Even if they were to be with us for a longer period of time they would end up distancing themselves from their home projects, losing their close knowledge of how things work there, and by consequence losing that precious value they have for us.

Surprisingly, this factor that is not a technical one is one of the big reasons behind our system architecture.

Some of our technical requisites are:

  • Being able to integrate all of EBANX’s products, coming from all the different areas, and more to come
  • Being able to integrate several external providers, and more to come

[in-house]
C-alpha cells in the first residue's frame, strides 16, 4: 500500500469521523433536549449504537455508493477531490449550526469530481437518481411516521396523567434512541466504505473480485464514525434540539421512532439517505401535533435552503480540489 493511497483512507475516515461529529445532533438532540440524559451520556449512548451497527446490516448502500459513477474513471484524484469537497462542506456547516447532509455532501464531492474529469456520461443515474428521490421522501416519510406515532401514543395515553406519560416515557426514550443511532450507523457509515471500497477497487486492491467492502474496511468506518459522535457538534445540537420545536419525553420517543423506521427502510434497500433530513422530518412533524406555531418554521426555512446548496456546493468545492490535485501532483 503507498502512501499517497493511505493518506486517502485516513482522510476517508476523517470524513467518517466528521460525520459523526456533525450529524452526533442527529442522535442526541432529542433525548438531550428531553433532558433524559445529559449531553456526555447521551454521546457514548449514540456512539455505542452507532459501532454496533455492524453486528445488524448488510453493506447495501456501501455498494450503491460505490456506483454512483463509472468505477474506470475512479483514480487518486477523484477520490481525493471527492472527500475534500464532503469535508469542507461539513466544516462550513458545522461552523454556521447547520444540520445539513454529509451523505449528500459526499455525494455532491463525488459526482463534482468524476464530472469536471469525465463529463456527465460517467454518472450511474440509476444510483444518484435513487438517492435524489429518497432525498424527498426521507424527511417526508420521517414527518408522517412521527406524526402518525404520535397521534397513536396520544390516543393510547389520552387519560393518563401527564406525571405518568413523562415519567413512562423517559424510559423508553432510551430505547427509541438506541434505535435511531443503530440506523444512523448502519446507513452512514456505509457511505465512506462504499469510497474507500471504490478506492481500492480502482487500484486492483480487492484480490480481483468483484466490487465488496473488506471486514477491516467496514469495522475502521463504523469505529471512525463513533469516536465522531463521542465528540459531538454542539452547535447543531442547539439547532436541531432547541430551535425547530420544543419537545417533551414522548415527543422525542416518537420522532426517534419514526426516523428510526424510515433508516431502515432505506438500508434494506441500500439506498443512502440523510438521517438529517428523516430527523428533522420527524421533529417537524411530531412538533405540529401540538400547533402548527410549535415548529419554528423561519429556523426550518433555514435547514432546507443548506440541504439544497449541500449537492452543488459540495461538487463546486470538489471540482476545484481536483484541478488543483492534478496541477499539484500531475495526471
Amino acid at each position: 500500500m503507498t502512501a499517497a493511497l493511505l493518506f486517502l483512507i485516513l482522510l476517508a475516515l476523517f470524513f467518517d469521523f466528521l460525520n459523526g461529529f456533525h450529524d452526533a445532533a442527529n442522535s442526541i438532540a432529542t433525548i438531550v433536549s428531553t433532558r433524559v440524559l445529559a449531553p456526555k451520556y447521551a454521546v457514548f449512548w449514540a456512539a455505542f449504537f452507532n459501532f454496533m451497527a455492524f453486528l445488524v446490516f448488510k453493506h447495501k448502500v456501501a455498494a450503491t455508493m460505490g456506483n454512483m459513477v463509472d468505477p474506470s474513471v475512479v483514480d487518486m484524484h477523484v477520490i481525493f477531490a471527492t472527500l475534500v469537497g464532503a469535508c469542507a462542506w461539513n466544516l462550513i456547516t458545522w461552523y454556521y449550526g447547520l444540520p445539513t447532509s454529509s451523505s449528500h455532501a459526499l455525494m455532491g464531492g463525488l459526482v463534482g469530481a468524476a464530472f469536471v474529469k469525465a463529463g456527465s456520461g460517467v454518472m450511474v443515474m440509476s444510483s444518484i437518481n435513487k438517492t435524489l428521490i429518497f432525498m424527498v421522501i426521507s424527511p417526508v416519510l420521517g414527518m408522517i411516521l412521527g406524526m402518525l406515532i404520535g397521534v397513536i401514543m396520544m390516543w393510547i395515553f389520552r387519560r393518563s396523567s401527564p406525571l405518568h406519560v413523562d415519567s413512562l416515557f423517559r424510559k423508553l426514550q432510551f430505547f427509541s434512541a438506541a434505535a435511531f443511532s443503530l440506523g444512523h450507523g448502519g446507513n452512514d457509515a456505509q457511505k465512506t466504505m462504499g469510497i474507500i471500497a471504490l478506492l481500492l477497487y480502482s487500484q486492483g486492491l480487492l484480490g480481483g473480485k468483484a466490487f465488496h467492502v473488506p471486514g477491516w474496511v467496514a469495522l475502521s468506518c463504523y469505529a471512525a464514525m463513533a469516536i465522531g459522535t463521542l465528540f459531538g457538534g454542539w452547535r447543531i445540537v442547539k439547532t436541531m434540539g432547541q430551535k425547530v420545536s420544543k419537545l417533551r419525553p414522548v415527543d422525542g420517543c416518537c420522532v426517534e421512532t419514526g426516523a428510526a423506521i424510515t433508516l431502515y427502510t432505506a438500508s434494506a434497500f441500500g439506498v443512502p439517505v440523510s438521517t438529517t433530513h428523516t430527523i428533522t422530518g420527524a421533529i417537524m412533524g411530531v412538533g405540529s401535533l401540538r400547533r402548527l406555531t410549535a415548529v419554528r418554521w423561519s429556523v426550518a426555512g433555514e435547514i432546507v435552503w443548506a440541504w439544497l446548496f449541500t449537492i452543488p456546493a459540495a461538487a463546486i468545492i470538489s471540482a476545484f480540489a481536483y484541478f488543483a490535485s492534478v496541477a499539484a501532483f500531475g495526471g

• Work with the above mentioned personal situation
  • Extensibility for business logic
  • Initially, having a flow easy to understand by non-developers
  • Futurely, having a flow configurable by non-developers

Let’s dive then on a system architecture that can comprise all of these worries. The solution

Since the beginning the idea of this flow, including the concept of how the components and the pipeline should work, seemed to us like a good application for a Finite State Machine, and that was a POC we would like to test.

First of all we defined as an application the fact that a given company or person would like to use one of EBANX’s products and therefore would have to be evaluated by the Compliance Team auxiliated by our solution.